LUBBOCK, TX– For any expecting mom, the last few months before the baby comes are bound to have some pregnancy jitters. But for Rachel Mallia, whose baby is due in January, her final term has been a mother’s worst nightmare.
“I was so scared, and I remember crying, thinking, ‘I hope that I’m going to be okay.’ I was very fearful that I would come back to the hospital,” Mallia said.
In October, while she was about seven months pregnant, Mallia got COVID-19, and virus complications sent her to the emergency room twice.
“It’s a scary thought that one, ‘Am I going to be okay?’ and two, ‘Is my baby going to be okay?'” Mallia said.
According to medical experts and the CDC, pregnant women have an increased chance of suffering complications if they contract the coronavirus, such as a greater risk of being hospitalized, intubated and even dying from it.
However, despite the high risk, OB/GYN, Dr. John Thoppil, explained that pregnant and breastfeeding women should probably hold off on taking the vaccine because they were not included in early vaccine trials and there’s not enough research on how the vaccine might affect both mother and child.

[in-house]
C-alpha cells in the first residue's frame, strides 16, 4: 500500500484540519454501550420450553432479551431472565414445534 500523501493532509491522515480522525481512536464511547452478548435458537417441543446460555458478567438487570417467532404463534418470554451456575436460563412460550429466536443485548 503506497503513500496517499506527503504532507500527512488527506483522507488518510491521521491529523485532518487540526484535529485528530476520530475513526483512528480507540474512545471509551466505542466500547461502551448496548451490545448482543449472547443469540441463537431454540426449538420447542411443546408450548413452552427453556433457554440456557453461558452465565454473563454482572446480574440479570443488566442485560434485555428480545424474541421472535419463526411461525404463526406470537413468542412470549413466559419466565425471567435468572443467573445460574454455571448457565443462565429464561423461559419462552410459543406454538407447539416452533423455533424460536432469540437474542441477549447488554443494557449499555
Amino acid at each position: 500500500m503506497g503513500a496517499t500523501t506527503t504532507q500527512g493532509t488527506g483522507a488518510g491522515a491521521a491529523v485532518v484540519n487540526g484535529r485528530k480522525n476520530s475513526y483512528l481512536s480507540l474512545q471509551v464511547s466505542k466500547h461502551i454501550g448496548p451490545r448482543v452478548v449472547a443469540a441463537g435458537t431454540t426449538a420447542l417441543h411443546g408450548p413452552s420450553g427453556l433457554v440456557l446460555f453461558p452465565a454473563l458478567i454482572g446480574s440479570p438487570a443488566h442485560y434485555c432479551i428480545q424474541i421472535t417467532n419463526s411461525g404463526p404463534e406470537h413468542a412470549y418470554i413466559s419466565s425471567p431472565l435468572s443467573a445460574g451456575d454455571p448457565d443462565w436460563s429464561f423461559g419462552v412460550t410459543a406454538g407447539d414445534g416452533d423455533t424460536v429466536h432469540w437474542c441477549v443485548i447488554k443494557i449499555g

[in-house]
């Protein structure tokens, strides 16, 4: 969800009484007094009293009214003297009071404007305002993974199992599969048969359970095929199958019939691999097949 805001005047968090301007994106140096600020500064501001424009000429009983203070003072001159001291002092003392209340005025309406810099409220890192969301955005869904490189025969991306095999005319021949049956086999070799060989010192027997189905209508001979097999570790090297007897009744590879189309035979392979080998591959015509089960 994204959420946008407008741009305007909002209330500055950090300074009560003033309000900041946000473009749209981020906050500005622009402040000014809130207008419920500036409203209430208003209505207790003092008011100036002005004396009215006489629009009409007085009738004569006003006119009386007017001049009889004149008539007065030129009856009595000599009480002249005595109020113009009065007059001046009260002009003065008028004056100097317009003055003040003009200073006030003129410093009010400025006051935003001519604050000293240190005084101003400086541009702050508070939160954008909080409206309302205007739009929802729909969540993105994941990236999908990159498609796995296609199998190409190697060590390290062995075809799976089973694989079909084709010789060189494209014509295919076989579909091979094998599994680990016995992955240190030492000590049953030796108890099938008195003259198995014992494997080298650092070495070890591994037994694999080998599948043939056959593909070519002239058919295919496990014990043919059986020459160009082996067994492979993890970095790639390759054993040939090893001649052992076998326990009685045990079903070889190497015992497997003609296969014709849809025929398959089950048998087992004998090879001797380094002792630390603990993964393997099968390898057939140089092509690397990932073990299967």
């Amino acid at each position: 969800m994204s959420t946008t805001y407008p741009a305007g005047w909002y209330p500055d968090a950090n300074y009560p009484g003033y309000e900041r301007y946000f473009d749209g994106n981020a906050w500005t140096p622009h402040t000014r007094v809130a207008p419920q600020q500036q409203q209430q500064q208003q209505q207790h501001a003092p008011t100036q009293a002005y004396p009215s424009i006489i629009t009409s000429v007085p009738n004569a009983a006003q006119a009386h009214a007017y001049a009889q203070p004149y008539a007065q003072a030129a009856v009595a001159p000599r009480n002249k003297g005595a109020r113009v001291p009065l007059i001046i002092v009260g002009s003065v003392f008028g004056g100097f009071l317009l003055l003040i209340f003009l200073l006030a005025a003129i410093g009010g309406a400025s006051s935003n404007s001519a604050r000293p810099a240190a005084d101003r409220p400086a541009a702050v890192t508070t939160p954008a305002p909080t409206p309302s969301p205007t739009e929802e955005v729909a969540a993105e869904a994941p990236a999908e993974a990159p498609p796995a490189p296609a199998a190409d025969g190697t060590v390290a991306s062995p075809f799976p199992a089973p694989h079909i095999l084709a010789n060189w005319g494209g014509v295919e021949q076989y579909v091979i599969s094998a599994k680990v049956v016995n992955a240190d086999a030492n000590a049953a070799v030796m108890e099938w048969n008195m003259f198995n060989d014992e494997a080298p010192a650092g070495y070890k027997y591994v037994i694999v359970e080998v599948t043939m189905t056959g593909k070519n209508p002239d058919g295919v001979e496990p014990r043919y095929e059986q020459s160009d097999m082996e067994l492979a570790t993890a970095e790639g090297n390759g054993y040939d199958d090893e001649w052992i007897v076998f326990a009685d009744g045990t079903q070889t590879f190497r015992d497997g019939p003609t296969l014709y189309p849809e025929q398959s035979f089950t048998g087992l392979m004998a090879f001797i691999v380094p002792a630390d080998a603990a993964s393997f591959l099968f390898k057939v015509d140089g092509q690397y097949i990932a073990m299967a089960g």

“Until we have [that data,] we can’t recommend use until we know that [the vaccine] is safe for moms and babies … For now, until we have further guidance, I would hold off while breastfeeding and pregnant,” Dr. Thoppil, an OB/GYN based in Austin and the president of the Texas Association of Obstetricians and Gynecologists, said.
Thoppil also said mothers should get the vaccine as soon as the baby is born and they’re done breast feeding. He believes that new studies and information on pregnant women and the vaccine will come out from the CDC in the next six months.
The American College of Obstetricians and Gynecologists issued KAMC News this statement, saying in part:
“There isn’t a simple answer to questions about whether pregnant people, or those considering pregnancy, should take the vaccine … Unfortunately, we have no data on the safety of the vaccine in pregnant and lactating individuals,” an ACOG spokesperson said in an email.
Mallia, who also works in healthcare as a medical social worker, said that she plans to keep this in mind, and she’ll get the vaccine as soon as it’s safe. The last thing she wants, Mallia added, is to get COVID-19 a second time.
“I wouldn’t take it while being pregnant because I don’t think there’s enough information or studies that have been done on the pregnant population, but after the baby is here, I’m going to be one of the first to sign up to get the vaccines,” Mallia said.